A Letter from the Managing Editor on Electronic Documents
To our Federal Register partner agencies:
The Federal Register has made great strides over the past year on our e-Government initiatives. Our eDOCS system enables us to edit Federal Register documents electronically, from start to finish. We ingest your digitally authenticated e-mail or web submissions, as well as certified disk documents (CD-ROM or floppy disk) attached to paper originals. We can do all of our legal review and editing without any paper mark-up, except for some paper-only documents still submitted by a handful of agencies.
We have run a legacy application for the sole purpose of processing paper documents for several years, which is no longer tenable. In today's business world, all documents are born digital, and should be processed digitally. Yet we still receive 10 to 15 percent of submissions in paper-only form. That slows down the entire Federal Register production process for all the other agencies. To avoid such production bottlenecks, we are instituting a document processing change.
Under our new policy, we will add at least one extra day to the publication schedule for documents submitted in paper-only form, to allow time for conversion to electronic form. This letter serves as general notice to agencies, that paper-only submissions now qualify as technical impediments under 1 CFR 17.7, and will be processed under the deferred publication schedule. Conforming documents, submitted in paper with a certified copy on disk or sent as a digitally signed document, will continue to be published on the regular three day schedule.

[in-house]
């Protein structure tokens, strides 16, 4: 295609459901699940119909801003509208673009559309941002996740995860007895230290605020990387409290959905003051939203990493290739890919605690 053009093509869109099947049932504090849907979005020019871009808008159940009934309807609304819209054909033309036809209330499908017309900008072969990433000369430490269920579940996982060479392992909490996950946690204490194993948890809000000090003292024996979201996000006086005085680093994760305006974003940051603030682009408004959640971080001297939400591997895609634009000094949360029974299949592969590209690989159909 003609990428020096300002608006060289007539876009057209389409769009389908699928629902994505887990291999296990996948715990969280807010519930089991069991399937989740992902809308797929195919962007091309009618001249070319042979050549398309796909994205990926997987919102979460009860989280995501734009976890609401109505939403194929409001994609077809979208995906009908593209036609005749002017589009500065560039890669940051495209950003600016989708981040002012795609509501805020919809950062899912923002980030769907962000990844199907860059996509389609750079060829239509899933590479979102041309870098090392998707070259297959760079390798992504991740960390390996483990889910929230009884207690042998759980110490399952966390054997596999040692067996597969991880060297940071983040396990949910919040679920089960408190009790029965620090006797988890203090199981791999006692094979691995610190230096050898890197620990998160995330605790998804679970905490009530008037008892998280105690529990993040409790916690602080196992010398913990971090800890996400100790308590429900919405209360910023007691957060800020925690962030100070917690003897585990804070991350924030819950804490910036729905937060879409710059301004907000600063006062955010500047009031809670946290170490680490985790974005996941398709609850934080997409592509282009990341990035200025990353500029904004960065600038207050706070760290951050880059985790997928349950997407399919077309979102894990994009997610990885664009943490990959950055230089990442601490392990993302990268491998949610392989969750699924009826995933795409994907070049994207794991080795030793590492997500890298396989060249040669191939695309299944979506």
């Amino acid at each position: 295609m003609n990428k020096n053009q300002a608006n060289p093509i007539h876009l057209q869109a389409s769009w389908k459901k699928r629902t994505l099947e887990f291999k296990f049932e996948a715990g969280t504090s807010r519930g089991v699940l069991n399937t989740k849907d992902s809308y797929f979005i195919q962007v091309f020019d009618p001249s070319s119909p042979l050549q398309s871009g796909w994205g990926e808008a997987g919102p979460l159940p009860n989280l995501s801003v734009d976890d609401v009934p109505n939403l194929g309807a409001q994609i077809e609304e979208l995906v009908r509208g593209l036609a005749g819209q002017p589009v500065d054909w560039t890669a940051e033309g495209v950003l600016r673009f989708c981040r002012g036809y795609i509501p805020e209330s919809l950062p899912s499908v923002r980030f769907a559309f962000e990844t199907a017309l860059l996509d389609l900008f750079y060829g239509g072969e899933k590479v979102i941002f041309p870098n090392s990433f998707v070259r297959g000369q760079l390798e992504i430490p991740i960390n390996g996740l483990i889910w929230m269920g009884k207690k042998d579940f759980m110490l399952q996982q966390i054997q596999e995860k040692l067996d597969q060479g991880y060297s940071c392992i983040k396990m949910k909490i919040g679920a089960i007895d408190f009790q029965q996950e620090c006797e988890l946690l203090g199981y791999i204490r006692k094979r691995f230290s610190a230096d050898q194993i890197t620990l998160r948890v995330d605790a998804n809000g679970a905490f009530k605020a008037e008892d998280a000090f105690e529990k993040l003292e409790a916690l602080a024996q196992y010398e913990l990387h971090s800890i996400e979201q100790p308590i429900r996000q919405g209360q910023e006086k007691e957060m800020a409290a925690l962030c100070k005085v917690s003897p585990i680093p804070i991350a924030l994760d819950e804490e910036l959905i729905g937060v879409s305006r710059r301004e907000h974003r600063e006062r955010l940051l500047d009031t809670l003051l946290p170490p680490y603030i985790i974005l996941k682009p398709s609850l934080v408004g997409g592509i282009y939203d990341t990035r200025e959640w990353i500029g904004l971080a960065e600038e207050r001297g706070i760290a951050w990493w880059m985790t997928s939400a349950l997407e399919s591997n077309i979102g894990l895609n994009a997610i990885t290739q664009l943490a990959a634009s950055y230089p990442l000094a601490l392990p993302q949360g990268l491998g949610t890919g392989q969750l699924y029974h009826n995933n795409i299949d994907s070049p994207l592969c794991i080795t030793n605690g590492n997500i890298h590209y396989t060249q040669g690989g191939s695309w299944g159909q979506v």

In addition to the justification cited above, paper-only submissions hamper our latest e-Government initiative - posting our Public Inspection documents on a web site, coming in 2008. This service will deliver important regulatory information to the public at large, at least a day sooner than before. We must reduce paper-only submissions to a minimum to make this service work for all constituents.
Paper-only submission is also incompatible with continuity of operations requirements. The OFR must have electronic data to sustain essential Federal Register operations from remote locations. At this time, we are not amending Federal Register regulations to require submission in digital form. We will continue to respond to exigencies, where for some reason an electronic file cannot be produced for submission. If your agency prohibits copying to disk for security reasons, contact our Technical Services Staff for digital signature information at 202-741-6020.
Michael L. White
Managing Editor of Federal Register Publications & Services
See the Document Drafting Handbook Supplement 3, as amended, online.